The bridge was completed during the term of Mr. Davis as Secretary of War, and his name appeared on the capstone of the abutment. During the War between the States the name was chiseled out, it is said, by the order of the then Secretary of War.
Mr. Carlin's bill is preliminary to the introduction of a bill for the restoration of Mr. Davis' name.
Richmond, Va.,113 3d Street, South, April 22, 1908.
Representative Carlin, of Virginia, Washington, D. C.
Dear Sir,—In the issue of the Times-Dispatch, this city, of this date, a telegraphic message from Washington states that you will ask Congress for all information concerning the erasure of the name of Jefferson Davis from "Cabin John Bridge."
Will you be so kind as to let me know if the newspaper article is correct? The movement to restore the name of Mr. Davis was started by the Confederated Southern Memorial Association, of New Orleans, La. I was appointed a member of the committee by the president, to represent the State of Virginia.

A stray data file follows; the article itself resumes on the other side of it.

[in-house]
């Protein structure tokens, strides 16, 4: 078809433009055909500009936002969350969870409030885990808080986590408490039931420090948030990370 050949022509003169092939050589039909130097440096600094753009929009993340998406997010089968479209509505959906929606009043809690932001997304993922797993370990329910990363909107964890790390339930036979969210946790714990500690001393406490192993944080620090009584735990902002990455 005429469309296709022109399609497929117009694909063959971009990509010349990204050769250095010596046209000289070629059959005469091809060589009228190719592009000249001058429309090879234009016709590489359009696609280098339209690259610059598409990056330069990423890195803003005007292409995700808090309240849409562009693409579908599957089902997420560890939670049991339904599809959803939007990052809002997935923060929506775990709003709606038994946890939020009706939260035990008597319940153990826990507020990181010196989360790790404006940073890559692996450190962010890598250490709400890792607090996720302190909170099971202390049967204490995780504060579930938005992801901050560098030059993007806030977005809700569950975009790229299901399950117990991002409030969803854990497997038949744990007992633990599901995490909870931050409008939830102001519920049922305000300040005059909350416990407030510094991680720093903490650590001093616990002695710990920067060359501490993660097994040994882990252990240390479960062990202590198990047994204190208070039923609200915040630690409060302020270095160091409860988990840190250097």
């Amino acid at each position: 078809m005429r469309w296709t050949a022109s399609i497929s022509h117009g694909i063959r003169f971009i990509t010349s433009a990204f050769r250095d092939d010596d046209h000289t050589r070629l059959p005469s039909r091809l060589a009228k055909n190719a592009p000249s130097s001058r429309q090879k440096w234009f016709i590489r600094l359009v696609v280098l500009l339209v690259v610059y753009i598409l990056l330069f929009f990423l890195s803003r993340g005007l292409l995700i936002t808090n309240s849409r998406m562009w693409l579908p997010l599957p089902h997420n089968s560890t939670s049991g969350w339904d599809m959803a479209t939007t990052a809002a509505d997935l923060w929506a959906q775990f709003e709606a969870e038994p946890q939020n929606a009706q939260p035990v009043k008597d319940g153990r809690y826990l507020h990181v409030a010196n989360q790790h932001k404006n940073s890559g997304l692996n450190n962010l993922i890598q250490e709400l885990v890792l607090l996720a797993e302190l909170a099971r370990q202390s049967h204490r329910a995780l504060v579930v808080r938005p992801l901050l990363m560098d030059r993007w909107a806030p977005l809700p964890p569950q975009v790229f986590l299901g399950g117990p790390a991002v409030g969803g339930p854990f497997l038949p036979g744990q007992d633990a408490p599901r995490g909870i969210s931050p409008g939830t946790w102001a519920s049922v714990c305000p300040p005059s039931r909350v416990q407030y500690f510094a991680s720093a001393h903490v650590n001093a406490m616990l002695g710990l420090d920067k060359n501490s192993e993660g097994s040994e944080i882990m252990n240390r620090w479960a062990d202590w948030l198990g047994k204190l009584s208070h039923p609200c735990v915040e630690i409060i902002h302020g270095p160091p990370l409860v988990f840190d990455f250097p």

Mrs. J. Enders Robinson.
C. C. Carlin, 8th District of Virginia.
HOUSE OF REPRESENTATIVES, UNITED STATES.
April 28, 1908.
Mrs. J. E. Robinson,
113 Third Street, South, Richmond, Va.:
Dear Madam,—I have your favor of the 22d inst., and for your information will say that I have introduced a resolution inquiring as to the reason for the elimination of the name of Jefferson Davis from the arch at "Cabin John Bridge," and what steps, if any, have been taken to restore same. It is my purpose to press this resolution at the fall session of Congress.
Very truly yours,
C. C. Carlin.